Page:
Evaluating OO-CASE tools: OO research meets practice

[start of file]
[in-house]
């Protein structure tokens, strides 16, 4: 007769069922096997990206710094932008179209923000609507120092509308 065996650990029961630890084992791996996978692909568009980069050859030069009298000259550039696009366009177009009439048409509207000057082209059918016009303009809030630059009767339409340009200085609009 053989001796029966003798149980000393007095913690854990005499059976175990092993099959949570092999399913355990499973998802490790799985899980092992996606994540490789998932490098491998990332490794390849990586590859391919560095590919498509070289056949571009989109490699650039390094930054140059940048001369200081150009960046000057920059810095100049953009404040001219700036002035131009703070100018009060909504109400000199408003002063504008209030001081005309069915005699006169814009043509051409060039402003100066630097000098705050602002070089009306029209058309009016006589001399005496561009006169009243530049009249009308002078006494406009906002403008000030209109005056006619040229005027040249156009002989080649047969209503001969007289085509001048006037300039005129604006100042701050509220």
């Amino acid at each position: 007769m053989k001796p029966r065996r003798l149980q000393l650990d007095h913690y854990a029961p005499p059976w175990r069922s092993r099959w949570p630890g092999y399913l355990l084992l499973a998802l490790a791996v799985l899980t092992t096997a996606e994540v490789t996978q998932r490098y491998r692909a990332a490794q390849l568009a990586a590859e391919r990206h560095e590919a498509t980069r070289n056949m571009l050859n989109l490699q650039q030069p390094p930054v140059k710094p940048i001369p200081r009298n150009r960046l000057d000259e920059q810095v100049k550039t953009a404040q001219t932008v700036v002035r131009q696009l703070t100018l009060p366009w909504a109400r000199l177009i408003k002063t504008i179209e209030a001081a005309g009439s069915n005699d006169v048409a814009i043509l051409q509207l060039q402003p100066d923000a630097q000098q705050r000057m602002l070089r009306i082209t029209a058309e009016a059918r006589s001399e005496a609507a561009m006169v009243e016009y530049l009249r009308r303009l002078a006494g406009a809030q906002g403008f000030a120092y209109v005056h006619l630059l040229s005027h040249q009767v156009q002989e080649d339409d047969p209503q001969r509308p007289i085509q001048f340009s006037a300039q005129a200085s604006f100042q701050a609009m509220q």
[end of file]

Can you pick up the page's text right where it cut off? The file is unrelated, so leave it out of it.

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1 Evaluating OO-CASE tools: OO research meets practice Danny Greefhorst, Matthijs Maat, Rob Maijers {greefhorst, maat, Software Engineering Research Centre - SERC PO Box AK Utrecht The Netherlands Abstract Current object-oriented CASE tools are useful for recording and gaining insight into OO models. They offer extensive support for especially the analysis and design of object-oriented software. The possibility to generate skeleton code motivates development teams to construct a good design before coding. Developers subsequently add the remaining code; CASE tools then offer support for keeping model and code consistent. Extensive possibilities for maintaining models and producing documentation are also provided. Contemporary CASE tools thus provide for more efficient communication within development teams and therefore facilitate overall maintenance. Support for UML is widely spread. This standard offers a notation, not a process: no clues are provided on how to think and work in an object-oriented fashion. CASE tools do not fill this gap; the tools do not help developers decide when to take which steps to create a design. As for creating a good design, tools lack active support for recording and reusing design knowledge and experience. Developers thus still have to rely on their own instincts to develop good OO designs. This paper describes the results of evaluating four leading OO-CASE tools, based on requirements derived from current object-oriented modeling research and practice. 1. Introduction Turning problems into working systems is part of the craft of Software Engineering. Although in the last decades much has been accomplished in developing software and supporting software development, still no recipe exists for creating flexible, maintainable systems. Lack of focus on architecture (structural aspects such as reusability of components, flexibility and maintainability) is to blame for this. One way to raise the level of software development is to shift focus from the implementation to the specification of systems. Using standard architectures, patterns, components and code generation, the development process could be improved [3]. Therefore, incorporating the use of such abstractions capturing proven modeling knowledge and experience into the system development process is crucial, as is visualized in figure 1. u Standard architectures u Patterns u Components u Infrastructures Domain model u Configurations (Generic) Architecture (Detailed) Design u (Quality) constraints Implementation Run-time Figure 1 - Developing software using standard solutions Software development takes places by finding a fit between the problem to solve, a standard architecture to use and an infrastructure. The solution is first described at a high level of abstraction by parameterizing or instantiating a standard architecture. In the next step this architecture design is translated into a concrete design, using standard components or patterns wherever possible. A working system finally is obtained by translating the design to an implementation for a certain infrastructure and a specific configuration. Usage of standard solutions at all levels of abstraction is crucial for guaranteeing quality. For now, experience seems to be the only way to determine whether a solution is good or not.